It was a sunny day on the 1st November, 1944, when Donald Watson and a handful of colleagues formed the world's first vegan society. In effect, the birth of modern veganism. Now, nearly 70 years later, what has the vegan movement achieved? Would Donald Watson be proud of the movement's achievements or would he be turning in his grave?
Donald_Watson. Photo Credit: Joe Connoly
Impossible to measure accurately, but I am sure that there is no disagreement that veganism is now mainstream or as close as. At present (and showing no signs of slowing down), there is an unparalleled level of awareness about veganism that transcends borders and some ideologies. Countless committed and compassionate vegan activists have not only pushed through (and are still pushing through) abuse, ignorance, censure, revilement to further promote the movement. Veganism is trendy, fashionable hip. Now treated with less suspicion – though we still have plenty of enemies - and adopted by politicians, celebrities and athletes.
Over the years, thousands of vegan (and non-vegan) entrepreneurs have turned veganism into a multi-million dollar industry. Vegan-themed products have hit the market in a big way: food, fashion, fitness, books, insurance, ethical finance, etc., and don't forget all the new restaurants, cafes, supermarkets - the sky is the limit! As vegans in 2014, we have never been blessed with so much choice. It makes being vegan and staying vegan so much easier. We are veganizing the world! Kind of. Our sphere of innfluence is at dizzy heights. There is a caveat though about how easy it is to be led astray. (Is capitalism and over-consumption a vegan ideal? A good topic for another article perhaps.)
For the past ten years or so, most groups involved in advocacy work have been utilising the Internet and social media to accomplish organisational goals. There is no question that the speed and effectiveness of this wonderful tool has had a positive impact. It gives every man, woman, child and group who are so inclined an “immediate voice” and an immediate mobilisation facility to promote the vegan cause. Did I mention the thousands of vegan blogs and web pages? So much information – so little time!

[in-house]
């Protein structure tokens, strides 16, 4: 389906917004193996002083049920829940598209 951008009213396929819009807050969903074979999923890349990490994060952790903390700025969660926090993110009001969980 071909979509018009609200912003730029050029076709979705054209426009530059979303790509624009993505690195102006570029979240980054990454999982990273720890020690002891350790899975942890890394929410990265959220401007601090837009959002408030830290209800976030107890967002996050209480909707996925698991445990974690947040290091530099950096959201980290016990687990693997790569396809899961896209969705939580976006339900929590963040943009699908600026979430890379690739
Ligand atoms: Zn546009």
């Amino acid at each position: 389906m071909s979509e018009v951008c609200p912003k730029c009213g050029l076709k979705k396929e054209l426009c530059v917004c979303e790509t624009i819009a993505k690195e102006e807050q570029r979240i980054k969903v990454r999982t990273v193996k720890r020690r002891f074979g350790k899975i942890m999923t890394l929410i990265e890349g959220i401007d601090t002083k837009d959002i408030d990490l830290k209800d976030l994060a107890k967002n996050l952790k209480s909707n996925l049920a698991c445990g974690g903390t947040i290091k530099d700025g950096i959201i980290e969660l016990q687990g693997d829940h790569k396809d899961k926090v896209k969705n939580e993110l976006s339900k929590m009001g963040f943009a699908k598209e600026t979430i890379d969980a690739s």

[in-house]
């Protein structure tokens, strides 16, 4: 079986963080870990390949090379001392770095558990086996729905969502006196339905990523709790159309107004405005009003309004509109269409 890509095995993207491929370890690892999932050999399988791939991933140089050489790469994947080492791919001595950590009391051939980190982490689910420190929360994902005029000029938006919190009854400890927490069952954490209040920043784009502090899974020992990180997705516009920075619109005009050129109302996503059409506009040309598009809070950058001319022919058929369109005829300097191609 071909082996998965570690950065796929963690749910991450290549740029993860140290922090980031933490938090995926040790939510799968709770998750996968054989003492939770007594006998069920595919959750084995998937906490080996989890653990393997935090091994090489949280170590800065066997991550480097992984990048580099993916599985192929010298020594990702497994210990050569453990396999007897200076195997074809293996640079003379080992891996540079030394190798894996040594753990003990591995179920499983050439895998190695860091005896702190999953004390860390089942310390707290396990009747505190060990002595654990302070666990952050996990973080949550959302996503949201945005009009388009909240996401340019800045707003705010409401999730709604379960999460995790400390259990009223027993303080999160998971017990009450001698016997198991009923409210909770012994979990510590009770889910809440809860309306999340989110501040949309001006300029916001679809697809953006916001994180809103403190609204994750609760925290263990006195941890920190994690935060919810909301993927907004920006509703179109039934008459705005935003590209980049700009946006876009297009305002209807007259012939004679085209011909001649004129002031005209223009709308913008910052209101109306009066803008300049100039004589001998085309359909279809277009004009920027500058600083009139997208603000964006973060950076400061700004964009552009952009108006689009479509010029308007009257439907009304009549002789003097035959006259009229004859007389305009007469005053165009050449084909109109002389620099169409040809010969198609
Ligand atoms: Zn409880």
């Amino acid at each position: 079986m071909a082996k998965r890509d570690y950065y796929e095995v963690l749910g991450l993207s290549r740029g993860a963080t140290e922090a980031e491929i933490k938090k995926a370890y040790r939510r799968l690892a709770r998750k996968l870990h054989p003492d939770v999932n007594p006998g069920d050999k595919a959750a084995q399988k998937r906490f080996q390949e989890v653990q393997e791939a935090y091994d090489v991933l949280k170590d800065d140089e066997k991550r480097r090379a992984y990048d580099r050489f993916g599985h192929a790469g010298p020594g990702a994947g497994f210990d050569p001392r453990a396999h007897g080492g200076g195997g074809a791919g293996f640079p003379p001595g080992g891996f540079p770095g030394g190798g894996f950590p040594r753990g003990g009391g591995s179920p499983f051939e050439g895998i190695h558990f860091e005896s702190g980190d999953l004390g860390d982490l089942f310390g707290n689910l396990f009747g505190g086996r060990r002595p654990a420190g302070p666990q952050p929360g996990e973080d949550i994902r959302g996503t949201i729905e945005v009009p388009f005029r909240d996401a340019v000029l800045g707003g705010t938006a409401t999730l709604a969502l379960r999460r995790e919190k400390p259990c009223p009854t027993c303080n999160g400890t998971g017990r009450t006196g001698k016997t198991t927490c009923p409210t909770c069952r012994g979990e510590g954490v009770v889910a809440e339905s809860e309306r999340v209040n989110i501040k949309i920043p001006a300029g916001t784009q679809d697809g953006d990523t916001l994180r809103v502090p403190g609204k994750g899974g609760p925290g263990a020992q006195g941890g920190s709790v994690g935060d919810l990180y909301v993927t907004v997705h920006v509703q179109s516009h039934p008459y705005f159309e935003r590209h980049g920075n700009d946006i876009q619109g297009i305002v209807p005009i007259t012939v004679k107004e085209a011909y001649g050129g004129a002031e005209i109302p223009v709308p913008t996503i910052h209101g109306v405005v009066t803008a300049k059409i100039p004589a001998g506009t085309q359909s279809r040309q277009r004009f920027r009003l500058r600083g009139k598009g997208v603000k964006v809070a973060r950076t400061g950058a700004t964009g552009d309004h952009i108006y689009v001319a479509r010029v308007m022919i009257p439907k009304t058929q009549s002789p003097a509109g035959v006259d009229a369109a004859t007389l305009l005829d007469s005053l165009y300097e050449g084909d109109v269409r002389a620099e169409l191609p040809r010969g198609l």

Sadly, for every positive there is a negative somewhere. At this point in time, more animals are being killed for food, than at any other time in history - an estimated 56 billion farmed animals annually. This doesn't include fish and other sea creatures. Nor does it include animals used for sport, clothing, entertainment or victims of culls. It is interesting to note that the movement has its greatest campaign successes with those animal exploiters who are in the minority, those participating in: experimentation, hunting, zoos, rodeos, circuses, fur. While the meat, dairy,poultry and fish industries (the mass murderers of our generation), get off relatively scot-free.
Of course it is easier to shame and beat into submission an “independent” company than it is a government-backed, heavily subsided Big Ag. conglomerate. It is a chilling reality, but frankly, we have failed farmed animals miserably. Not judging. Just stating the obvious. No two ways about it: the animal food industry is firmly entrenched and politically powerful. Not only do they have slick P.R/marketing skills and huge budgets. They have allies in the corridors of power in all nations of the world. They have “tame” scientists, doctors, researchers on the books at their beck-and-call. And, their coffers are filled with government subsidies – tax dollars – which, by the way, also lowers meat prices and perpetuate the vicious cycle. It is overwhelming.
We are in desperate need of a radical rethink of our strategies. Not only do we need to avoid “fuzzy math” but in some cases, “fuzzy logic” too.Sarah K. Woodcock sums it up eloquently:
“What do the animal use industries want? They want some of us to focus on animals used for food, some of us to focus on animals used for clothing, some of to focus on animals used for entertainment, some of us to focus on animals used for testing and some of us to be scattered elsewhere. They want us to agree to wrestle them so they can tire us and delude us into thinking they are making positive changes for animals – changes they would make anyway for industry survival as humans go through a moral awakening. They do not, under any circumstance, want us to unite behind the banner of veganism and call for an end to animal use altogether.”
(Sarah K. Woodcock, 2012)
For the animals, it is of vital importance that we unite behind the vegan banner if we are to have long-term success. To paraphrase Henry David Thoreau, we need to strike at the root not the branches of evil. This is the way to maximise our efforts. I am sure Donald Watson would be stirring in his grave, whispering in a gentle voice: "Why are we taking something so simple and making it so complex?"
Jim Campbell is a vegan/abolitionist of 16 years. Android fan boy. Music aficionado. and would-be iconoclast.
Future article “Vegan Business Plan” - ideas and thoughts welcome.
Published: 05 February 2014